all over the Congress and all of the country to speak up and say that they --

GORANI: But they wouldn't speak up if there -- if they feel they have the chance, right? I mean, Jeff Flake is not running because he felt like he

wasn't going to overcome the challenge for a Trump-supported candidate, right?

ROGIN: Well, that's right. What he said was his political considerations were keeping him from speaking his mind fully and I'm sure that affects

almost every Republican making that calculation.

But you do see as more and more Republicans place their love of country over their love of their own jobs in their view, more and more are speaking

out, and that's what Jeff Flake was calling the Republicans to do. We'll have to see if other Republicans will heed his call in the coming days and


GORANI: We will see because the midterms are fast coming up. A quick one with Stephen Collinson, one of the things that Jeff Flake said is that

there is really little room now for traditional conservatives that the Republican Party should not give in to the impulse to scapegoat people, it

will damage the party ultimately, that this is basically satisfying an anger and resentment to blame other people for the country's problems

especially, immigrants and other minorities.

Where do think this message will resonate?

STEPHEN COLLINSON, "CNN POLITICS" SENIOR REPORTER: I think it's going to resonate in a couple of places. First of all, Jeff Flake is going to be -

go down as a hero for the establishment wing of the Republican Party and everybody else in Washington and elsewhere and around the world who opposes

Donald Trump.

But this is going to be seen as a victory by many of Donald Trump supporters. The revolution that Donald Trump ignited in the Republican

Party in the 2016 election is raging and it's consuming more members of the establishment.

They are Trump supporters, the populist nationalist wing of the party, people like Steve Bannon, are trying to purge people like Jeff Flake, like

Corker, like Sen. John McCain out of the party. They're trying to take over the party.

So, while it's - while Flake is going to be seen as a hero by Trump opponents, this will be seen as a major advance from a lot of people who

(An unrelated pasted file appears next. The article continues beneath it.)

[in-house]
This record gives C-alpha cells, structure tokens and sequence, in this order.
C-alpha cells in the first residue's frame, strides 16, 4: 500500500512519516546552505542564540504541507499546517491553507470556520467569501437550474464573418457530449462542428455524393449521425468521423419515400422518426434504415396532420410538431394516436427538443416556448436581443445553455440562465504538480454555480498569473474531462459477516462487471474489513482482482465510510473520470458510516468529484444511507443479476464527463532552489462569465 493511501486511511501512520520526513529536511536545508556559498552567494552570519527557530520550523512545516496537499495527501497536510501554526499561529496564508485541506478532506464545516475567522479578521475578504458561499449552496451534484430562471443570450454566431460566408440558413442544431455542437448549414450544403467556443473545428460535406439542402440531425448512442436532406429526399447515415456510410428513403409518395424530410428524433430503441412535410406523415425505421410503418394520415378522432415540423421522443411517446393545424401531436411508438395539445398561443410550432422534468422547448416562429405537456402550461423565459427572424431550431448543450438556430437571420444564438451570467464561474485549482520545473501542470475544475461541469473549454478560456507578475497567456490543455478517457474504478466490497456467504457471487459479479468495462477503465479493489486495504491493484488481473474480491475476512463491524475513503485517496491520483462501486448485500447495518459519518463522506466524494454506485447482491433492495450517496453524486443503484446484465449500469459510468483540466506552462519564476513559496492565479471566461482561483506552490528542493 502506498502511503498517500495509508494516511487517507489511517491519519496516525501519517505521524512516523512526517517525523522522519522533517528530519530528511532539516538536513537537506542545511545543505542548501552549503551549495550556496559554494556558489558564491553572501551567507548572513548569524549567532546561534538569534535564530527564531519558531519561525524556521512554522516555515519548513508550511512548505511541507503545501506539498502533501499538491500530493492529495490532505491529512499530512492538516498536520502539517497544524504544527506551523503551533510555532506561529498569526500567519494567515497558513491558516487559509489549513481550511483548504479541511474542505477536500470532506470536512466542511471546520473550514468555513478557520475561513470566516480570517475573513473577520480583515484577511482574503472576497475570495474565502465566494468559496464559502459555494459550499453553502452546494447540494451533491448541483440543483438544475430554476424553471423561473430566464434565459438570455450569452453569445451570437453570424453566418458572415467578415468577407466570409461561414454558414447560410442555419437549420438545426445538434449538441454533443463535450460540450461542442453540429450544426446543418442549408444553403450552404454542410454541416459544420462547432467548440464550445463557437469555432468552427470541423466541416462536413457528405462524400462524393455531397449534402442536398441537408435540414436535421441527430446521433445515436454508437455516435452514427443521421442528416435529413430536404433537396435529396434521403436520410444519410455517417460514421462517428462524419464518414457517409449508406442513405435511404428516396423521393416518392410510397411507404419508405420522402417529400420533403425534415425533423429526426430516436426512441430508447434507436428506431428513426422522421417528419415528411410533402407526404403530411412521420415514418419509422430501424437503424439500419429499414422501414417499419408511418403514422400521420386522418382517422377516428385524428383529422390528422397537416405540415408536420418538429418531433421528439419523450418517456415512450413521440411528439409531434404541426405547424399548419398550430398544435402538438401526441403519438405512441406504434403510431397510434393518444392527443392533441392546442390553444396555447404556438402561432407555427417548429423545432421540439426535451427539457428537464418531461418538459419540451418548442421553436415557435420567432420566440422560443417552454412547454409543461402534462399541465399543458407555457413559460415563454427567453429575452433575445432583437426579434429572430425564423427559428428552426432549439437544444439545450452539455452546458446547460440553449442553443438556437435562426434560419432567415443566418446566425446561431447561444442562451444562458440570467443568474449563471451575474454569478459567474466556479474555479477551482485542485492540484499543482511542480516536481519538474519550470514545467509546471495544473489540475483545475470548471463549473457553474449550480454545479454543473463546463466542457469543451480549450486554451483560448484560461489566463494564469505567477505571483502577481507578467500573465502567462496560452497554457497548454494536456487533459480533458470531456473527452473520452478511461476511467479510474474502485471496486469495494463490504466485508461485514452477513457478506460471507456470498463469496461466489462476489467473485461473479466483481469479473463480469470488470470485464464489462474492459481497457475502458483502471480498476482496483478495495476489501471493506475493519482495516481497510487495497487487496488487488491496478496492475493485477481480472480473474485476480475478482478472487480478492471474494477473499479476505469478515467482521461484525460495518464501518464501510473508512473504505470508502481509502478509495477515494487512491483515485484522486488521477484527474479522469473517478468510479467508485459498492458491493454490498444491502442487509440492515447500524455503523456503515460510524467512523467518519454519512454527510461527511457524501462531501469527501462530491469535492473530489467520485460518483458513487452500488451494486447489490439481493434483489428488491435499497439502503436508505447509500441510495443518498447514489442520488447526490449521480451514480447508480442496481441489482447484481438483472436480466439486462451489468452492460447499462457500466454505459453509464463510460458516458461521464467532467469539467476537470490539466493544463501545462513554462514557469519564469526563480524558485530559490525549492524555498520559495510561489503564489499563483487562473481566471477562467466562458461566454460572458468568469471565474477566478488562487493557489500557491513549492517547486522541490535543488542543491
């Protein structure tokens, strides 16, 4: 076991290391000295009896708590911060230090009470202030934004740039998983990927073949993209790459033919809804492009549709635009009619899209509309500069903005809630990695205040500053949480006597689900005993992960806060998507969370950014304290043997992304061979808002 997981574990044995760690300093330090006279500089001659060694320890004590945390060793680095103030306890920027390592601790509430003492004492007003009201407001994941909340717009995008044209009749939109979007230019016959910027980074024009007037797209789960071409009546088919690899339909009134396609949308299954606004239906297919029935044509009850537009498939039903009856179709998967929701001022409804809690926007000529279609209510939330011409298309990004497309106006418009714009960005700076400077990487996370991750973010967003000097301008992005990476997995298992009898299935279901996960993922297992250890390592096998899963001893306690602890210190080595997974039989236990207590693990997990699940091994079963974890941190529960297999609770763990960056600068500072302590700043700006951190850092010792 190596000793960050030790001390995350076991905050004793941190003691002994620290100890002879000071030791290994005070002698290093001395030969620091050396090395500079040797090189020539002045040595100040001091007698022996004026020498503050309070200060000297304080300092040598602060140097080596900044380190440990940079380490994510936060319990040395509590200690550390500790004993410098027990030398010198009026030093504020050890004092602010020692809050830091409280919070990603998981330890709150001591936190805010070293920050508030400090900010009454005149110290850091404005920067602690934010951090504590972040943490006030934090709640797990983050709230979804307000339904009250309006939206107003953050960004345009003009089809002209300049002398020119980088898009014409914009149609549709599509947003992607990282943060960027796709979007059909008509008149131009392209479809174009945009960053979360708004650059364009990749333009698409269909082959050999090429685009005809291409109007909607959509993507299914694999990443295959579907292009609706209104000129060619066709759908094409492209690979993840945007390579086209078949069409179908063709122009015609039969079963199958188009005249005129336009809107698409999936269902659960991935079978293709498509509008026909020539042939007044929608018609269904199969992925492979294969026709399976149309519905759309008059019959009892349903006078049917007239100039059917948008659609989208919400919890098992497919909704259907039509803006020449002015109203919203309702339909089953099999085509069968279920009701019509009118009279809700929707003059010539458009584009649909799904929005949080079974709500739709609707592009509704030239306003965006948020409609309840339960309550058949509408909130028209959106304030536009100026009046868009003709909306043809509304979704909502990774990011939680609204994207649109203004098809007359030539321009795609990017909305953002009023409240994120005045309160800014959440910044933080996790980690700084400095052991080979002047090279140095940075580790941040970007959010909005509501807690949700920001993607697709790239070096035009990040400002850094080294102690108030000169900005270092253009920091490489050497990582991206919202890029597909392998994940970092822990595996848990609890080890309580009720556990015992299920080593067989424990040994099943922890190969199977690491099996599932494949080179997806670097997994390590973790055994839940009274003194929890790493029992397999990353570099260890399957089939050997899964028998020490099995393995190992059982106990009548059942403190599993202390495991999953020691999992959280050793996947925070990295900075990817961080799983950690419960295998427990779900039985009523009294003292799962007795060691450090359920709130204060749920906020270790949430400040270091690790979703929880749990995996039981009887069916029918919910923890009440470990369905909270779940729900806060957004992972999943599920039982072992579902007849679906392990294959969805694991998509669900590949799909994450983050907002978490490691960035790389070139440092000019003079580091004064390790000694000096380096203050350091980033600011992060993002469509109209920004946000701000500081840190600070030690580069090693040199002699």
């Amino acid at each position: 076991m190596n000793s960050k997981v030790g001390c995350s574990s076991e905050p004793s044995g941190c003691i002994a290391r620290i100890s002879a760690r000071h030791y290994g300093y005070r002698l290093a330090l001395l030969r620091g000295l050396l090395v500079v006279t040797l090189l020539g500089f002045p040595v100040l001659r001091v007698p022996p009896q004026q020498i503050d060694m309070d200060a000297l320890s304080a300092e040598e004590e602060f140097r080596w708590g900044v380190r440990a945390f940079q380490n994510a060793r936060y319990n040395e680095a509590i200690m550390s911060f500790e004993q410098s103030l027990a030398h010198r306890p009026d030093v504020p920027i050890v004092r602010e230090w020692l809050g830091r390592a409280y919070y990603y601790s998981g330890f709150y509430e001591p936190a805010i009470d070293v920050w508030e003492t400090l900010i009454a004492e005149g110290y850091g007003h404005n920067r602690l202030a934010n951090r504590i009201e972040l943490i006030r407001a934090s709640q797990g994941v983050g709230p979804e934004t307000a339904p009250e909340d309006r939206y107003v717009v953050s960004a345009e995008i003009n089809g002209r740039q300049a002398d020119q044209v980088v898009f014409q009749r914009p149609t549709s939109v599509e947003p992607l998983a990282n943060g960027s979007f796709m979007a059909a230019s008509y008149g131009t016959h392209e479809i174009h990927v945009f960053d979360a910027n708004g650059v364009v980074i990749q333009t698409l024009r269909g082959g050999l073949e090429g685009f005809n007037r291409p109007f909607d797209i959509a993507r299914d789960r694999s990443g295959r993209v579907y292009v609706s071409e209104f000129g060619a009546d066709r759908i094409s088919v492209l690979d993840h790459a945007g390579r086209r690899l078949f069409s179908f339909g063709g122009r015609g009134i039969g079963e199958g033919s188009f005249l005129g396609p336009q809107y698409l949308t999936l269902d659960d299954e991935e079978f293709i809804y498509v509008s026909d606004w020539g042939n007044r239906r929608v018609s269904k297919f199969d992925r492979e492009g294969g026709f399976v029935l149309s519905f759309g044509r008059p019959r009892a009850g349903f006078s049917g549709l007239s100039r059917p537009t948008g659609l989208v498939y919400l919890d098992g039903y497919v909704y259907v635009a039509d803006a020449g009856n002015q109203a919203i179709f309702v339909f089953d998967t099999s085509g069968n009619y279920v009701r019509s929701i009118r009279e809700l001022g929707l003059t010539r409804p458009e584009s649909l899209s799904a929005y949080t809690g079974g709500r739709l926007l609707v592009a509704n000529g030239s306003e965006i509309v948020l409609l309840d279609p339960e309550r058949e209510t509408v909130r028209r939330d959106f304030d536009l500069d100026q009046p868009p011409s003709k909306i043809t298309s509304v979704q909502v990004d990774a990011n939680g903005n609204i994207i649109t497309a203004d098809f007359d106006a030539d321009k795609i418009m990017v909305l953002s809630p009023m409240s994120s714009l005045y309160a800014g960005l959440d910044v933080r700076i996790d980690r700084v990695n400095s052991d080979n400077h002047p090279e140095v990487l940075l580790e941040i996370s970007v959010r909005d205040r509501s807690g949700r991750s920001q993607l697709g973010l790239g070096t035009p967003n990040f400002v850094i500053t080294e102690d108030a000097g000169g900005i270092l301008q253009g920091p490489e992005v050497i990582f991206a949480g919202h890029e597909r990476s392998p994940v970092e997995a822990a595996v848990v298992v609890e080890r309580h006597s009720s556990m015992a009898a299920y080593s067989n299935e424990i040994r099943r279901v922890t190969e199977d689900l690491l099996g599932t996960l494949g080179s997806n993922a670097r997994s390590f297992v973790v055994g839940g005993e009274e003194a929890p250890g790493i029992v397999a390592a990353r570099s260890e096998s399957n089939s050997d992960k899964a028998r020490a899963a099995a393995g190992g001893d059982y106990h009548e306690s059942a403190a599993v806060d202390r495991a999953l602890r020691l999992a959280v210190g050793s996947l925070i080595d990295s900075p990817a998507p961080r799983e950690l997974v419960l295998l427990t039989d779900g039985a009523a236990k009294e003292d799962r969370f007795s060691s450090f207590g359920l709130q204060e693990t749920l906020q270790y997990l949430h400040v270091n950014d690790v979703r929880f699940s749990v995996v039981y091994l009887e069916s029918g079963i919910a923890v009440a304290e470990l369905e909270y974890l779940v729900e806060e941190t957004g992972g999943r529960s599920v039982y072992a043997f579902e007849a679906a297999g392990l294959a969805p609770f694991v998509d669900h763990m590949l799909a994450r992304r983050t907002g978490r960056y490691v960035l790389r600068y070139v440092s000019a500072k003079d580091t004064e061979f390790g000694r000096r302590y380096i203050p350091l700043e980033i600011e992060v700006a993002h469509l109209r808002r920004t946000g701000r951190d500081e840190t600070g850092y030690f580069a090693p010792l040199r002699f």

support the president and support the changes he's wrought, the populist economic nationalism, his style of politics that he's brought into American


So, I think it shows the strength in many ways. The fact that this Donald Trump's Republican Party now, not Jeff Flake who was an orthodox

conservative who was part of the conservative consensus in the Republican Party over the last 20 years.

GORANI: Right. I understand Mike Pence, by the way, the vice president, and Jeff Flake were good friends, maybe still are good friends. I don't

know how that's going to affect that. Larry Sabato of the University of Virginia joins us now.

In most democracies, when a party is so completely divided, they usually end up losing elections. But this might not be the effect that this has on

the GOP, right, in the United States?

LARRY SABATO, ROBERT KENT GOOCH PROFESSOR OF POLITICS, UNIVERSITY OF VIRGINIA: Well, they are deeply divided. No question about it. Let's not

ignore that Democrats are also divided between the establishment wing and the Sanders progressive wing.

But I think the Republican split is much deeper. This is really shocking, what Sen. Corker from Tennessee said this morning and now what Sen. Flake

has said. It's their words that cut deeply.

And anybody who talks with members of Congress, Republicans privately when they could really tell you the truth, they have said similar things. Very

conservative Republicans have said very similar things about Donald Trump.

Is it going to lead anywhere? I doubt it for the reason Stephen Collinson just cited. The old GOP is dead. It is gone. The new GOP is Donald

Trump, Donald Trump, Donald Trump.

GORANI: OK. But, Larry, where does this lead? Because there are, in the United States, traditional conservatives, Republicans open to immigration,

more middle-of-the-road conservatives in America. Where does that leave them? Or have those voters as well disappeared and turned into supporters